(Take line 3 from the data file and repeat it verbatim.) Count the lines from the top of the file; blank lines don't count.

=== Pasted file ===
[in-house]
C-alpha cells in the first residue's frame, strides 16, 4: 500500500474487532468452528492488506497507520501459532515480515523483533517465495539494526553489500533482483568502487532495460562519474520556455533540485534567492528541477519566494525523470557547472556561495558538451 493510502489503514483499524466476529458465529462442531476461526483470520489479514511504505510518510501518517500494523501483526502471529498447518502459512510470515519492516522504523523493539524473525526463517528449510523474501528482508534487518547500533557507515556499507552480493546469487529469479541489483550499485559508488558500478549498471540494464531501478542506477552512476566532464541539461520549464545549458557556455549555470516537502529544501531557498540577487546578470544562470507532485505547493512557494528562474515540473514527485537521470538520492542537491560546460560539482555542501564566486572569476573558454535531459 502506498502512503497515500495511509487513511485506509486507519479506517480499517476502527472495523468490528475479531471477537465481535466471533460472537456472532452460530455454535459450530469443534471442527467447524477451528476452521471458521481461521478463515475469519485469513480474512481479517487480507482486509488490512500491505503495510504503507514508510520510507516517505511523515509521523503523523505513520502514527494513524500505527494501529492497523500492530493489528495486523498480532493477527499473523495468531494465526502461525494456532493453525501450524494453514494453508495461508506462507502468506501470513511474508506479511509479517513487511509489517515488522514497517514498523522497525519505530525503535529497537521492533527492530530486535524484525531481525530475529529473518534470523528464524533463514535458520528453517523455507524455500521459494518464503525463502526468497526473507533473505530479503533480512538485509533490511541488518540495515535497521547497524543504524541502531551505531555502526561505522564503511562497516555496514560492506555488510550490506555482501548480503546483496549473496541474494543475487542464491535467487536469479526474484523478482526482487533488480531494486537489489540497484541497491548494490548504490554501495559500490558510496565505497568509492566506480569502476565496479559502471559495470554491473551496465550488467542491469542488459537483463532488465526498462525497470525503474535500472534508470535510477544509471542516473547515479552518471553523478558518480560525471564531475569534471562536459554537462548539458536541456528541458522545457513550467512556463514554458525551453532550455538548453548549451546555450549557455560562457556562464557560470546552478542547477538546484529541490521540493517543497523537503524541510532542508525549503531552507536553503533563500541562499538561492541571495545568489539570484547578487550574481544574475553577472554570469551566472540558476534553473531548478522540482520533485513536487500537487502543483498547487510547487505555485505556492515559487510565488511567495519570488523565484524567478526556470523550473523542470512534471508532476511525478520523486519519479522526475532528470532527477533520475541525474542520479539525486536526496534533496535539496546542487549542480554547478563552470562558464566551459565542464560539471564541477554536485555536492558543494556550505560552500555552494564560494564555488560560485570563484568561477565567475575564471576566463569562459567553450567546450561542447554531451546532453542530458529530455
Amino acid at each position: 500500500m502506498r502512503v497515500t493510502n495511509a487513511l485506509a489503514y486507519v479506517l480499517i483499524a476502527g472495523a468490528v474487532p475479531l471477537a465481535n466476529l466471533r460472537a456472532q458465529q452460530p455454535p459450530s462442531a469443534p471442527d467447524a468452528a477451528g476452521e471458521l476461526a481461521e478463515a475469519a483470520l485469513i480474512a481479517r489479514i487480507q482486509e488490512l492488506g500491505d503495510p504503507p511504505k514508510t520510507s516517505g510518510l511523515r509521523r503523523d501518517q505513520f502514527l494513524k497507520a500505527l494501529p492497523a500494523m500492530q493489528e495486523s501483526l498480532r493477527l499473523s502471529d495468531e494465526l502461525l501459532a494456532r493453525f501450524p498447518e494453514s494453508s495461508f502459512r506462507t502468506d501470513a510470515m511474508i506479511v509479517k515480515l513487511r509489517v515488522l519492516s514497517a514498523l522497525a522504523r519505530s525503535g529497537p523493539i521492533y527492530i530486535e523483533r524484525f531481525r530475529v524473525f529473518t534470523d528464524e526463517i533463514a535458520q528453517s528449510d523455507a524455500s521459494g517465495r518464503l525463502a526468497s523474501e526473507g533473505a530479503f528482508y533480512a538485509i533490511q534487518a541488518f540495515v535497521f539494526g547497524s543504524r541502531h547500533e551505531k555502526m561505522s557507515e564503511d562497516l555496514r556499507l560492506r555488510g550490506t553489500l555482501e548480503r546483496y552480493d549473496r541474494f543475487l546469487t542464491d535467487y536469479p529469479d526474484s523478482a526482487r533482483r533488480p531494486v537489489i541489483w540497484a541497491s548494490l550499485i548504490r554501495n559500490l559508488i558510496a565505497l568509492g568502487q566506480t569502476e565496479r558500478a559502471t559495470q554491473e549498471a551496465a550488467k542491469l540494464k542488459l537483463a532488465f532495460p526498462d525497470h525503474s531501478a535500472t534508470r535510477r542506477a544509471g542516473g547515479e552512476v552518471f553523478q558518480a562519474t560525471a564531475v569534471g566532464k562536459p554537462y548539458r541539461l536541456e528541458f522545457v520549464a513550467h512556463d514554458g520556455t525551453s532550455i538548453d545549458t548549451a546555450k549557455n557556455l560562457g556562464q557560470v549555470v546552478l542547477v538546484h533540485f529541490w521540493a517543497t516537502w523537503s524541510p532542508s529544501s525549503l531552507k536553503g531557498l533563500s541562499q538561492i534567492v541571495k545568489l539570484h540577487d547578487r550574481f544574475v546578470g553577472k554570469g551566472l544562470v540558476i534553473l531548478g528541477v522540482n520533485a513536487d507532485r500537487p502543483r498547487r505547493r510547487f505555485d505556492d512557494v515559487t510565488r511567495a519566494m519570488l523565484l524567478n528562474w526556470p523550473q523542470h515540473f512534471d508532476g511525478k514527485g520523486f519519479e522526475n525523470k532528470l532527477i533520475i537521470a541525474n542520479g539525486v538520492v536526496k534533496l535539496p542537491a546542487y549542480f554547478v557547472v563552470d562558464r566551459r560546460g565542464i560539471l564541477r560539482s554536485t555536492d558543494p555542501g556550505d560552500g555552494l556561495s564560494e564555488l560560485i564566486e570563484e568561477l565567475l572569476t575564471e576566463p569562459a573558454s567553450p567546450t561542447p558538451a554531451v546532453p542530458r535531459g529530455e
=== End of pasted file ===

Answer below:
Amino acid at each position: 500500500m502506498r502512503v497515500t493510502n495511509a487513511l485506509a489503514y486507519v479506517l480499517i483499524a476502527g472495523a468490528v474487532p475479531l471477537a465481535n466476529l466471533r460472537a456472532q458465529q452460530p455454535p459450530s462442531a469443534p471442527d467447524a468452528a477451528g476452521e471458521l476461526a481461521e478463515a475469519a483470520l485469513i480474512a481479517r489479514i487480507q482486509e488490512l492488506g500491505d503495510p504503507p511504505k514508510t520510507s516517505g510518510l511523515r509521523r503523523d501518517q505513520f502514527l494513524k497507520a500505527l494501529p492497523a500494523m500492530q493489528e495486523s501483526l498480532r493477527l499473523s502471529d495468531e494465526l502461525l501459532a494456532r493453525f501450524p498447518e494453514s494453508s495461508f502459512r506462507t502468506d501470513a510470515m511474508i506479511v509479517k515480515l513487511r509489517v515488522l519492516s514497517a514498523l522497525a522504523r519505530s525503535g529497537p523493539i521492533y527492530i530486535e523483533r524484525f531481525r530475529v524473525f529473518t534470523d528464524e526463517i533463514a535458520q528453517s528449510d523455507a524455500s521459494g517465495r518464503l525463502a526468497s523474501e526473507g533473505a530479503f528482508y533480512a538485509i533490511q534487518a541488518f540495515v535497521f539494526g547497524s543504524r541502531h547500533e551505531k555502526m561505522s557507515e564503511d562497516l555496514r556499507l560492506r555488510g550490506t553489500l555482501e548480503r546483496y552480493d549473496r541474494f543475487l546469487t542464491d535467487y536469479p529469479d526474484s523478482a526482487r533482483r533488480p531494486v537489489i541489483w540497484a541497491s548494490l550499485i548504490r554501495n559500490l559508488i558510496a565505497l568509492g568502487q566506480t569502476e565496479r558500478a559502471t559495470q554491473e549498471a551496465a550488467k542491469l540494464k542488459l537483463a532488465f532495460p526498462d525497470h525503474s531501478a535500472t534508470r535510477r542506477a544509471g542516473g547515479e552512476v552518471f553523478q558518480a562519474t560525471a564531475v569534471g566532464k562536459p554537462y548539458r541539461l536541456e528541458f522545457v520549464a513550467h512556463d514554458g520556455t525551453s532550455i538548453d545549458t548549451a546555450k549557455n557556455l560562457g556562464q557560470v549555470v546552478l542547477v538546484h533540485f529541490w521540493a517543497t516537502w523537503s524541510p532542508s529544501s525549503l531552507k536553503g531557498l533563500s541562499q538561492i534567492v541571495k545568489l539570484h540577487d547578487r550574481f544574475v546578470g553577472k554570469g551566472l544562470v540558476i534553473l531548478g528541477v522540482n520533485a513536487d507532485r500537487p502543483r498547487r505547493r510547487f505555485d505556492d512557494v515559487t510565488r511567495a519566494m519570488l523565484l524567478n528562474w526556470p523550473q523542470h515540473f512534471d508532476g511525478k514527485g520523486f519519479e522526475n525523470k532528470l532527477i533520475i537521470a541525474n542520479g539525486v538520492v536526496k534533496l535539496p542537491a546542487y549542480f554547478v557547472v563552470d562558464r566551459r560546460g565542464i560539471l564541477r560539482s554536485t555536492d558543494p555542501g556550505d560552500g555552494l556561495s564560494e564555488l560560485i564566486e570563484e568561477l565567475l572569476t575564471e576566463p569562459a573558454s567553450p567546450t561542447p558538451a554531451v546532453p542530458r535531459g529530455e